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    Ah but did it hurt the roach, and on those programs did they put up the 'no roaches were hurt in the making of this film'? nice link – dougal 5.0.0 Feb 3 '17 at 5:18
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can cockroaches (or insects in general) convert a simple starch into protein

No, an insect cannot convert a simple starch into protein without other food. Starch (C6H10O5)n does not contain the nitrogen necessary for amino acids, which compose proteins.

But the insect does not have to convert starch into protein. Presumably this cell is not a closed system; cockroaches can eat other things outside the cell then walk into the cell.

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Entomophagy (eating of insects) is a well established culinary tradition in some cultures.

At time of answering, the relevant wikipedia article both claimed that the protein quality was comparable to soy, and showed photographs of insects/preparations commercially sold to voluntary buyers as a foodstuff in Thailand and Mexico.

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  • Would you have any references to cockroaches specifically being edible? – lambshaanxy Feb 2 '17 at 11:58
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From this page on one of my websites, here is a light hearted poke at eating insects:

Anyone in the mood for fried caterpillars? Roasted silkworms? Braised crickets? You might be blanching, but according to a group of Oxford researchers, certain bugs are more nutritious than our favorite meat staples.

In a recent study from the European Journal of Clinical Nutrition, researchers compared the nutritional profile of six commercially available insects – crickets, honey bees, silkworms, mealworms, mopane caterpillars and palm weevil larvae – to chicken, beef and pork using two different scoring systems that tracked variables like protein, fat, sodium, vitamins and minerals.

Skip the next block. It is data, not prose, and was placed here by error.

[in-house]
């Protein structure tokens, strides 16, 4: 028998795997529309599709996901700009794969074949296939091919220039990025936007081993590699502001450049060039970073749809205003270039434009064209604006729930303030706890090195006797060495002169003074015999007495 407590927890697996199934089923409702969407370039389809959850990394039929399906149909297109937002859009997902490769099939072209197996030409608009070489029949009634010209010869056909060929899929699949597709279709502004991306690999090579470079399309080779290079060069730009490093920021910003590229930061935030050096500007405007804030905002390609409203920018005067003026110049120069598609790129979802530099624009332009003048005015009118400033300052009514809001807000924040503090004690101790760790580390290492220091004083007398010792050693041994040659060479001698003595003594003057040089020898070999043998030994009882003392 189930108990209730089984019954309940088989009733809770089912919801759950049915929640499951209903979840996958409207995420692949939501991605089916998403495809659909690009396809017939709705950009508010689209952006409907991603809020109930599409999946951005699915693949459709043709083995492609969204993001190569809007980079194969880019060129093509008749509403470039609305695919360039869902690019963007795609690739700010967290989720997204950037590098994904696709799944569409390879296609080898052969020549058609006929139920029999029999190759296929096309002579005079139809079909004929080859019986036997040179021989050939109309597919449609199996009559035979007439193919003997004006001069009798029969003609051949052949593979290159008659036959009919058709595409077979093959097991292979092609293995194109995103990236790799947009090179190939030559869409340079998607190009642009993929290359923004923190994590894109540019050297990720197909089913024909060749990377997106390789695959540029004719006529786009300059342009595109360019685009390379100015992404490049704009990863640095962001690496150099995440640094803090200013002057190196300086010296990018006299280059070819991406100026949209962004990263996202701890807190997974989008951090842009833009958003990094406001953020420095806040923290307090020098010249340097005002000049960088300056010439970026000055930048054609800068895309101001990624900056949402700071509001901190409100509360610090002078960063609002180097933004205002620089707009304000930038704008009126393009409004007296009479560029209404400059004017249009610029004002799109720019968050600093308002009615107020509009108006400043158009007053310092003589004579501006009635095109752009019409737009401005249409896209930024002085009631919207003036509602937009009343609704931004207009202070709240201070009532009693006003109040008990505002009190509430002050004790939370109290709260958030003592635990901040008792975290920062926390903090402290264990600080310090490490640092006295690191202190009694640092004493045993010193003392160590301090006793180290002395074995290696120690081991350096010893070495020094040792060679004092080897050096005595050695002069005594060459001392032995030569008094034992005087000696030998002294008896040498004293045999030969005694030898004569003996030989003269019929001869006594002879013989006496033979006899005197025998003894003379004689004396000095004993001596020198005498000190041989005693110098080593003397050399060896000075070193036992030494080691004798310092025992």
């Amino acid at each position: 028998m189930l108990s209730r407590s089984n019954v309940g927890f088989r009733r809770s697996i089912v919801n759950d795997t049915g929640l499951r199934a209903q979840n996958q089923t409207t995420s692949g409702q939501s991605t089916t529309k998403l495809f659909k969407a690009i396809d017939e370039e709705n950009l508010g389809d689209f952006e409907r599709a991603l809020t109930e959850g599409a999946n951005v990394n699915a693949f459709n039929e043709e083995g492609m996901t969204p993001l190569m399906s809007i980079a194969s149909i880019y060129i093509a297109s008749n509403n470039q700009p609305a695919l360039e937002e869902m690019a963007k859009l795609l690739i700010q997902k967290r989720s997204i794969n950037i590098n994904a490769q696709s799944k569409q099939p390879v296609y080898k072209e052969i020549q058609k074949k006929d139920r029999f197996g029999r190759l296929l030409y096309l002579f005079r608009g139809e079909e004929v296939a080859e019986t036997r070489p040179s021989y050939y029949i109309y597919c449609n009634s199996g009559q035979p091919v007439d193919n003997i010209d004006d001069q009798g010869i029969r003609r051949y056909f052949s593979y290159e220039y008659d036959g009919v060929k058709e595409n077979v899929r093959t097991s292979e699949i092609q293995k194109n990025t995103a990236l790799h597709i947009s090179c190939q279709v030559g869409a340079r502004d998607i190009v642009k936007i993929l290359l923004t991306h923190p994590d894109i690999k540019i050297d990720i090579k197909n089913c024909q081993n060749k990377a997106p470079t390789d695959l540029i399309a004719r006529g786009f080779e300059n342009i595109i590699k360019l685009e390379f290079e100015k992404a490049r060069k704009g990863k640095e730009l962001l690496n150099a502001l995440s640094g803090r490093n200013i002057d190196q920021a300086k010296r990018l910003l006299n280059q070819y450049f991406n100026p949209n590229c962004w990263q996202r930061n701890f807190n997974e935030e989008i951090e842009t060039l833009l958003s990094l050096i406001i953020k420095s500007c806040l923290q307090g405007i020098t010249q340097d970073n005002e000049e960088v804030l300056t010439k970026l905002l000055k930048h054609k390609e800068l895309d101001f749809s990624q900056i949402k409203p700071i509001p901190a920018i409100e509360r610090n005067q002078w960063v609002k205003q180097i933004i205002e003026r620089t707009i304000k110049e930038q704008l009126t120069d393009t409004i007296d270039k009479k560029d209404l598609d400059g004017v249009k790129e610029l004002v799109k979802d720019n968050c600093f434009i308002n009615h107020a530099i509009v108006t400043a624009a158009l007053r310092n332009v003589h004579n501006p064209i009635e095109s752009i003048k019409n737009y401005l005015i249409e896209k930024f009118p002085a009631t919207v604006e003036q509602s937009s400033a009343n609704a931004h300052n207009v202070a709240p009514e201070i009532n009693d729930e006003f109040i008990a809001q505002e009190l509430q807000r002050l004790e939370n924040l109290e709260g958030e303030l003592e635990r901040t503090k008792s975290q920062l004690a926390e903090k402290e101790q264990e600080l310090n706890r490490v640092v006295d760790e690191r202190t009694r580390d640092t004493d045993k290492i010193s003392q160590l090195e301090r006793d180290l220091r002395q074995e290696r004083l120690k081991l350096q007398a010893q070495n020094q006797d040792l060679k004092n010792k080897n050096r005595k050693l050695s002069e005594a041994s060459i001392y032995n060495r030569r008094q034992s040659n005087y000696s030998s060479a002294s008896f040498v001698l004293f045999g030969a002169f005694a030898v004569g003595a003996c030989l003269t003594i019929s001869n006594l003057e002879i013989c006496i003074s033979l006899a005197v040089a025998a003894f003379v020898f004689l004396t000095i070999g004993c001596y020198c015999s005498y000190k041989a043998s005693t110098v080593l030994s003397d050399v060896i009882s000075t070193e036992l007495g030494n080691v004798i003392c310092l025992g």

The result? When the two scoring systems were taken together, “every single insect the researchers examined came out on top,” reports Medical Daily. The researchers note that crickets, mealworms and palm weevil larvae were “significantly healthier.”

In other words, instead of slaving over Cricket à la King for dinner, try folding a little protein-rich cricket flour into your next batch of bread or cupcakes.

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    Okay, there are several issues here: (1) you linked to the whole site, not the actual source (sailingtheatlantic.com/cockroaches_and_insects.html), (2) this is all copy-pasted and you didn't mark it as quotes, (3) in copy-pasting instead of using your own words, you haven't directly answered the question (that's all about other invertebrates, not cockroaches). – Cascabel Feb 3 '17 at 0:40
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    And... (4) are you by any chance associated with either of those sites? We require disclosure when linking in that case, which you haven't done (see cooking.stackexchange.com/help/promotion), and if those aren't your words, see cooking.stackexchange.com/help/referencing (you haven't used your own words at all). If you edit your answer to address these concerns, including directly addressing the question, awesome, otherwise we'll have to remove it. – Cascabel Feb 3 '17 at 0:42
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    I've fixed your answer for you again, in terms of the links. Please read the help center articles I linked to. Notably, you need to link directly to the thing you're referencing, and you can link to your websites only when it is part of answering a question. Links beyond that are considered spam. (This is also still borderline not answering the question. It's basically just a quote, with nothing to tie it to the actual question the OP asked - does this mean cockroaches are a good source of protein like the other insects?) – Cascabel Feb 3 '17 at 5:42
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Insect are a high protean food. But lack fat. Thailand they are ate. Locus also. Sun dried & salted or fried. Being a Islander. I will go more for the scorpion myself.